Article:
It won’t have escaped many people’s attention on Filmwerk that we like to dabble in a bit of LEGO building. So much so that we even devoted an entire section of the site to it. So when this new book from DK appeared on our horizon we just had to review it.
LEGO Architecture doesn’t really fit in with the movie tie-in LEGO that we normally review – but we are obliged to make exceptions from time to time, and this is one definitely worth side-tracking to.
The Architecture series launched back in 2008, but from the leafs of this very nicely produced book you will read that it has been much longer in the making starting back with designer Adam Reed Tucker. The history of how larger models were the springboard to produce a series of smaller models based on some of the world’s most notable landmarks and architectural designs is fascinating.
There are 22 designs (up to date) that are all covered in this book (from very small iterations of say The Empire State Building, to much larger sets like Robie House). It’s a wide travelling tour of buildings and landmarks from across the globe.
First of course we get an introduction including a forward by Tucker himself. In fact all designers are given short profiles before looking at the creative process and development for making a model.
The book then takes each model one at a time showing you close ups of the LEGO design, the full completed design as well as a breakdown of how it all fits together – all which are juxtaposed against photographs and text on the original.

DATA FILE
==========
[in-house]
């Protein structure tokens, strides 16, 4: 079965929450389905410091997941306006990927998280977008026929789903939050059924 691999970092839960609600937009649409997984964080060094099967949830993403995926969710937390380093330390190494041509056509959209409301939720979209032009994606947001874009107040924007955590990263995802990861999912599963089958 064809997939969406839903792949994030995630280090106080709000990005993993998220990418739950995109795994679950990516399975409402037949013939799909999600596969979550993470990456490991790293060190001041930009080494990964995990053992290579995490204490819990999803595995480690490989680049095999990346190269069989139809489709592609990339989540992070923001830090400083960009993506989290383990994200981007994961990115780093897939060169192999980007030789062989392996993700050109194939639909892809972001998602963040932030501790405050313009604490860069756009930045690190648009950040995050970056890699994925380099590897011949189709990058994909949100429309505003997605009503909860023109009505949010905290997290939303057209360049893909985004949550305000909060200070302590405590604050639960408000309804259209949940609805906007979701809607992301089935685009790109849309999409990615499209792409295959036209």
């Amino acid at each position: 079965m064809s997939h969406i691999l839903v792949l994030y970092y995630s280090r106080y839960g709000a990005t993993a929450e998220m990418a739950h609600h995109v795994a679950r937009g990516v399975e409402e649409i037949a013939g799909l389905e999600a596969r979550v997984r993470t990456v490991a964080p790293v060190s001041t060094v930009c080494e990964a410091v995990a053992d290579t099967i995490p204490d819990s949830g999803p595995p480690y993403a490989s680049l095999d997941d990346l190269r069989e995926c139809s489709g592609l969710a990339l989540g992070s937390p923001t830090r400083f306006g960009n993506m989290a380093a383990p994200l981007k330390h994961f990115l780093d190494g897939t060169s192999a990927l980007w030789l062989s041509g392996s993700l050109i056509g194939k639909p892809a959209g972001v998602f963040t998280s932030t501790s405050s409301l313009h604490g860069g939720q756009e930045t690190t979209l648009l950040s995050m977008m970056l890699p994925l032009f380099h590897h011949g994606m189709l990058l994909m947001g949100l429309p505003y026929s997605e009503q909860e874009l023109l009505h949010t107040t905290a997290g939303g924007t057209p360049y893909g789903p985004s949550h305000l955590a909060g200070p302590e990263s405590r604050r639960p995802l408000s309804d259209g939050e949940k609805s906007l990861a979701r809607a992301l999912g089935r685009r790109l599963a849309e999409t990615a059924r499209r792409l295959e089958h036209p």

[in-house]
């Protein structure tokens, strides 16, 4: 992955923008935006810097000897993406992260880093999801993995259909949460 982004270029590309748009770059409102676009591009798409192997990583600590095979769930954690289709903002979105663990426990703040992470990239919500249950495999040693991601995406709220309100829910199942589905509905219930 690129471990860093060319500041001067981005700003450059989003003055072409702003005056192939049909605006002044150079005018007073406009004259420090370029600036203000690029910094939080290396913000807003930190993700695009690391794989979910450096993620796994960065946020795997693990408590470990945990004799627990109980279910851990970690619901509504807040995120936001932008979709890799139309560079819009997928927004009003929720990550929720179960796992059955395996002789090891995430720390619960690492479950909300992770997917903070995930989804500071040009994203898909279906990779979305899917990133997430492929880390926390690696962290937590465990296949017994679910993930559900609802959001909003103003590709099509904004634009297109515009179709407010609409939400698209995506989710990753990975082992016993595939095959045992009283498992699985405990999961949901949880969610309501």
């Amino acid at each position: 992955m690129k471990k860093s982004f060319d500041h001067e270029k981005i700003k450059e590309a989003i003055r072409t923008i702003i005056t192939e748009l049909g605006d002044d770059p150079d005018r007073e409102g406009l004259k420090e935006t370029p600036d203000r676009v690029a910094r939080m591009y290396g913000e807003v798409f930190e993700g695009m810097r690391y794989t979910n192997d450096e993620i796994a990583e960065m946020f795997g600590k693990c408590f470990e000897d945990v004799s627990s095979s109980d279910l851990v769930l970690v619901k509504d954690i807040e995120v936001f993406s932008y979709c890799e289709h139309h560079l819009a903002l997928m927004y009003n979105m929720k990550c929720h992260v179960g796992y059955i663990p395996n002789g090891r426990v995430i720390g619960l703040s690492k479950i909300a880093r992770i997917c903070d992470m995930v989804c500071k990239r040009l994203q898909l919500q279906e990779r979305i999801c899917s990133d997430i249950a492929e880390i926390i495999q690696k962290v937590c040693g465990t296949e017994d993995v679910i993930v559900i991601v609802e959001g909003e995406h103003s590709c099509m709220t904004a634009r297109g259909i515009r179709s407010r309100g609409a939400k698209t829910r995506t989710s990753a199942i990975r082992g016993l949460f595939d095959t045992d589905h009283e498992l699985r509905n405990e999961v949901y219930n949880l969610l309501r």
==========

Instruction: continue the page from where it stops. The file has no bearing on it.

The majority of the pages are black which really helps the LEGO Brick designs stand out on the page. Each chapter however opens on a double silver backing to introduce the title of the piece as well as a certain angle at the LEGO design before the chapter introduces both the real and LEGO versions. A history of both is given and what was used to bring the design together. The pages only ever get a white background when the original real life building/structure is being talked about at the end of each chapter.
The In Focus sections of some of the chapters are particularly fun to look at as you see the model slightly pulled apart and can then see the actual bricks and how they were put together to create the design. It’s a great way to look at how a design is engineered with as few bricks used as possible.
The hardback book also comes encased in its own hard box and at £25 you are hardly breaking the bank. Of all the books based on LEGO designs, this is likely to be the one that is more universally accepted even by non-fans. It’s about a subject that goes beyond the geek and is presented in a way that gives it much more of a prestige look. Highly recommended.